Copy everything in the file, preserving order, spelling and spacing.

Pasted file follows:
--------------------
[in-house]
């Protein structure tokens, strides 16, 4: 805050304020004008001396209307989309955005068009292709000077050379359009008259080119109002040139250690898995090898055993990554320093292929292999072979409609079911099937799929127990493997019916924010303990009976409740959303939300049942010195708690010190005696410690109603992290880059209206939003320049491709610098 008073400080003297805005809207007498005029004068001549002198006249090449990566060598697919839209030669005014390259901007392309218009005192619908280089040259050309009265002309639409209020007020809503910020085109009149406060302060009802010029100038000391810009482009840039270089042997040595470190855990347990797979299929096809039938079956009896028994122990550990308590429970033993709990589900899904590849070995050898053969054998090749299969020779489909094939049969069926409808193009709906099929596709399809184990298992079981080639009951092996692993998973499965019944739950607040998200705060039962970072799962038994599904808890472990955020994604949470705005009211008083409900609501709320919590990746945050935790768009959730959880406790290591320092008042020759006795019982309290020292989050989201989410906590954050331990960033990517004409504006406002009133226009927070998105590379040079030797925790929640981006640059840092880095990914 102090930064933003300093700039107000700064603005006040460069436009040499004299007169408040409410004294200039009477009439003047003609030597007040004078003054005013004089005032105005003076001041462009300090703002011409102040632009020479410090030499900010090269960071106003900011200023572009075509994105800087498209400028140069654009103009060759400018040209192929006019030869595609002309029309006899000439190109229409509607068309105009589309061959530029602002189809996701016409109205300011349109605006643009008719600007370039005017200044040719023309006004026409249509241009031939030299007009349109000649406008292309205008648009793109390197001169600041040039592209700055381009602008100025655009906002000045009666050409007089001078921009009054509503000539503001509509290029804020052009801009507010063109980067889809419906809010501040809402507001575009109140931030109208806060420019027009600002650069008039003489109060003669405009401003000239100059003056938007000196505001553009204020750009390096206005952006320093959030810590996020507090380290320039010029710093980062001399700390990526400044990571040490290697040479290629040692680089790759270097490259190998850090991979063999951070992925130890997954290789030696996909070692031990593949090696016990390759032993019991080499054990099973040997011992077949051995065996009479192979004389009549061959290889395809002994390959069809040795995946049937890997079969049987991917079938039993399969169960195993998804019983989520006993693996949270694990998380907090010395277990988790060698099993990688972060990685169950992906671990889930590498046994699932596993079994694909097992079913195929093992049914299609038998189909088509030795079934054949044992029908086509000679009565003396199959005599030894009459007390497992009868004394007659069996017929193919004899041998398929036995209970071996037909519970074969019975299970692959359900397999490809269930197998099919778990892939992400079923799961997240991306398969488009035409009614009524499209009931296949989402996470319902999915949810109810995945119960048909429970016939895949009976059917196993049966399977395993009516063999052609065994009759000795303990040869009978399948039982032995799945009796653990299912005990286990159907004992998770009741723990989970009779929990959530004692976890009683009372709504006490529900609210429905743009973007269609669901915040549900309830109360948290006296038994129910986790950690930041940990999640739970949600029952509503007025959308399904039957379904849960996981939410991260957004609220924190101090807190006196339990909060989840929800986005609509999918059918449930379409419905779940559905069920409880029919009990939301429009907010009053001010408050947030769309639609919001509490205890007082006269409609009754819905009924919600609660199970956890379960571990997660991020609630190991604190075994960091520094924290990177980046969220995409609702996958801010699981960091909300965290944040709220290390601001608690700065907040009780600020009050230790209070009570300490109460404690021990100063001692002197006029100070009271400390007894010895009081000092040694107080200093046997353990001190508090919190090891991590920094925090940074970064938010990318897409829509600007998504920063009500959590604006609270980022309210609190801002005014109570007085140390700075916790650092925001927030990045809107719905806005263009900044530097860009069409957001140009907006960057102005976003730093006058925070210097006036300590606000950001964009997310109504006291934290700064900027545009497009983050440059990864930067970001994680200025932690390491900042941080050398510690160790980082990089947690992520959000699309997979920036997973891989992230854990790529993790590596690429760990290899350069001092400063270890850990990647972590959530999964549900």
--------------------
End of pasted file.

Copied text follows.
[in-house]
């Protein structure tokens, strides 16, 4: 805050304020004008001396209307989309955005068009292709000077050379359009008259080119109002040139250690898995090898055993990554320093292929292999072979409609079911099937799929127990493997019916924010303990009976409740959303939300049942010195708690010190005696410690109603992290880059209206939003320049491709610098 008073400080003297805005809207007498005029004068001549002198006249090449990566060598697919839209030669005014390259901007392309218009005192619908280089040259050309009265002309639409209020007020809503910020085109009149406060302060009802010029100038000391810009482009840039270089042997040595470190855990347990797979299929096809039938079956009896028994122990550990308590429970033993709990589900899904590849070995050898053969054998090749299969020779489909094939049969069926409808193009709906099929596709399809184990298992079981080639009951092996692993998973499965019944739950607040998200705060039962970072799962038994599904808890472990955020994604949470705005009211008083409900609501709320919590990746945050935790768009959730959880406790290591320092008042020759006795019982309290020292989050989201989410906590954050331990960033990517004409504006406002009133226009927070998105590379040079030797925790929640981006640059840092880095990914 102090930064933003300093700039107000700064603005006040460069436009040499004299007169408040409410004294200039009477009439003047003609030597007040004078003054005013004089005032105005003076001041462009300090703002011409102040632009020479410090030499900010090269960071106003900011200023572009075509994105800087498209400028140069654009103009060759400018040209192929006019030869595609002309029309006899000439190109229409509607068309105009589309061959530029602002189809996701016409109205300011349109605006643009008719600007370039005017200044040719023309006004026409249509241009031939030299007009349109000649406008292309205008648009793109390197001169600041040039592209700055381009602008100025655009906002000045009666050409007089001078921009009054509503000539503001509509290029804020052009801009507010063109980067889809419906809010501040809402507001575009109140931030109208806060420019027009600002650069008039003489109060003669405009401003000239100059003056938007000196505001553009204020750009390096206005952006320093959030810590996020507090380290320039010029710093980062001399700390990526400044990571040490290697040479290629040692680089790759270097490259190998850090991979063999951070992925130890997954290789030696996909070692031990593949090696016990390759032993019991080499054990099973040997011992077949051995065996009479192979004389009549061959290889395809002994390959069809040795995946049937890997079969049987991917079938039993399969169960195993998804019983989520006993693996949270694990998380907090010395277990988790060698099993990688972060990685169950992906671990889930590498046994699932596993079994694909097992079913195929093992049914299609038998189909088509030795079934054949044992029908086509000679009565003396199959005599030894009459007390497992009868004394007659069996017929193919004899041998398929036995209970071996037909519970074969019975299970692959359900397999490809269930197998099919778990892939992400079923799961997240991306398969488009035409009614009524499209009931296949989402996470319902999915949810109810995945119960048909429970016939895949009976059917196993049966399977395993009516063999052609065994009759000795303990040869009978399948039982032995799945009796653990299912005990286990159907004992998770009741723990989970009779929990959530004692976890009683009372709504006490529900609210429905743009973007269609669901915040549900309830109360948290006296038994129910986790950690930041940990999640739970949600029952509503007025959308399904039957379904849960996981939410991260957004609220924190101090807190006196339990909060989840929800986005609509999918059918449930379409419905779940559905069920409880029919009990939301429009907010009053001010408050947030769309639609919001509490205890007082006269409609009754819905009924919600609660199970956890379960571990997660991020609630190991604190075994960091520094924290990177980046969220995409609702996958801010699981960091909300965290944040709220290390601001608690700065907040009780600020009050230790209070009570300490109460404690021990100063001692002197006029100070009271400390007894010895009081000092040694107080200093046997353990001190508090919190090891991590920094925090940074970064938010990318897409829509600007998504920063009500959590604006609270980022309210609190801002005014109570007085140390700075916790650092925001927030990045809107719905806005263009900044530097860009069409957001140009907006960057102005976003730093006058925070210097006036300590606000950001964009997310109504006291934290700064900027545009497009983050440059990864930067970001994680200025932690390491900042941080050398510690160790980082990089947690992520959000699309997979920036997973891989992230854990790529993790590596690429760990290899350069001092400063270890850990990647972590959530999964549900």